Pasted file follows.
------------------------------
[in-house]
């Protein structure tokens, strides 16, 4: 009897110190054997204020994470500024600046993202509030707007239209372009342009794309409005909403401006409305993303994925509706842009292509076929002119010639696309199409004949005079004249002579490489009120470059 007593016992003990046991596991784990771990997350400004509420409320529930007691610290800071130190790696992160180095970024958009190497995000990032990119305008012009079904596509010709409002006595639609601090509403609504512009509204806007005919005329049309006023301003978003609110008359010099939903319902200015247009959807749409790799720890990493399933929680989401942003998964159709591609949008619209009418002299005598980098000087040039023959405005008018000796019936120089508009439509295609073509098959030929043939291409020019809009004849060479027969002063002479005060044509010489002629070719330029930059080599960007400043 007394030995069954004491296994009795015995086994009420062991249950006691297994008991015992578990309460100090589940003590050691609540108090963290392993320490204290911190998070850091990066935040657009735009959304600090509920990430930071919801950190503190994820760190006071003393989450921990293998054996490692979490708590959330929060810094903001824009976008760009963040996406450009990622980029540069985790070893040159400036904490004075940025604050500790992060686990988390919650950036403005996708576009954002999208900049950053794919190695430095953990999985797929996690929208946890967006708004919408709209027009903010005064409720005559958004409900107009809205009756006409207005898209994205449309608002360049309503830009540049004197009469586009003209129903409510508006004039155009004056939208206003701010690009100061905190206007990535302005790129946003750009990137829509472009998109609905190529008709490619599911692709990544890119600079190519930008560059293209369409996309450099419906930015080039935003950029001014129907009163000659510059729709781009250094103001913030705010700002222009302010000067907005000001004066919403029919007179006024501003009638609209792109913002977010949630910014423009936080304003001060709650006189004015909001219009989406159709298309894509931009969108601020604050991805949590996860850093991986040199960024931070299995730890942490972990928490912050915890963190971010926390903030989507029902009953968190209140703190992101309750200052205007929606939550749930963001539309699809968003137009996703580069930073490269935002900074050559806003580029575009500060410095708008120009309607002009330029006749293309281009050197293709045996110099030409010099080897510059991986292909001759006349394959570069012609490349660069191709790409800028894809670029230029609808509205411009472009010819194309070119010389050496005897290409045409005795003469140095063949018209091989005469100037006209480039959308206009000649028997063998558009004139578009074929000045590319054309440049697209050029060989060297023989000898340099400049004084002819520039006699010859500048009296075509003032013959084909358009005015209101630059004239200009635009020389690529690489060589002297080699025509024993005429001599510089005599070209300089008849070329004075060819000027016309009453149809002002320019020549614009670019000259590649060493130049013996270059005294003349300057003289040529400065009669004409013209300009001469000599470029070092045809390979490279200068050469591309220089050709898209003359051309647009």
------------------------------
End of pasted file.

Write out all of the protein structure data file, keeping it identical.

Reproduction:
[in-house]
């Protein structure tokens, strides 16, 4: 009897110190054997204020994470500024600046993202509030707007239209372009342009794309409005909403401006409305993303994925509706842009292509076929002119010639696309199409004949005079004249002579490489009120470059 007593016992003990046991596991784990771990997350400004509420409320529930007691610290800071130190790696992160180095970024958009190497995000990032990119305008012009079904596509010709409002006595639609601090509403609504512009509204806007005919005329049309006023301003978003609110008359010099939903319902200015247009959807749409790799720890990493399933929680989401942003998964159709591609949008619209009418002299005598980098000087040039023959405005008018000796019936120089508009439509295609073509098959030929043939291409020019809009004849060479027969002063002479005060044509010489002629070719330029930059080599960007400043 007394030995069954004491296994009795015995086994009420062991249950006691297994008991015992578990309460100090589940003590050691609540108090963290392993320490204290911190998070850091990066935040657009735009959304600090509920990430930071919801950190503190994820760190006071003393989450921990293998054996490692979490708590959330929060810094903001824009976008760009963040996406450009990622980029540069985790070893040159400036904490004075940025604050500790992060686990988390919650950036403005996708576009954002999208900049950053794919190695430095953990999985797929996690929208946890967006708004919408709209027009903010005064409720005559958004409900107009809205009756006409207005898209994205449309608002360049309503830009540049004197009469586009003209129903409510508006004039155009004056939208206003701010690009100061905190206007990535302005790129946003750009990137829509472009998109609905190529008709490619599911692709990544890119600079190519930008560059293209369409996309450099419906930015080039935003950029001014129907009163000659510059729709781009250094103001913030705010700002222009302010000067907005000001004066919403029919007179006024501003009638609209792109913002977010949630910014423009936080304003001060709650006189004015909001219009989406159709298309894509931009969108601020604050991805949590996860850093991986040199960024931070299995730890942490972990928490912050915890963190971010926390903030989507029902009953968190209140703190992101309750200052205007929606939550749930963001539309699809968003137009996703580069930073490269935002900074050559806003580029575009500060410095708008120009309607002009330029006749293309281009050197293709045996110099030409010099080897510059991986292909001759006349394959570069012609490349660069191709790409800028894809670029230029609808509205411009472009010819194309070119010389050496005897290409045409005795003469140095063949018209091989005469100037006209480039959308206009000649028997063998558009004139578009074929000045590319054309440049697209050029060989060297023989000898340099400049004084002819520039006699010859500048009296075509003032013959084909358009005015209101630059004239200009635009020389690529690489060589002297080699025509024993005429001599510089005599070209300089008849070329004075060819000027016309009453149809002002320019020549614009670019000259590649060493130049013996270059005294003349300057003289040529400065009669004409013209300009001469000599470029070092045809390979490279200068050469591309220089050709898209003359051309647009």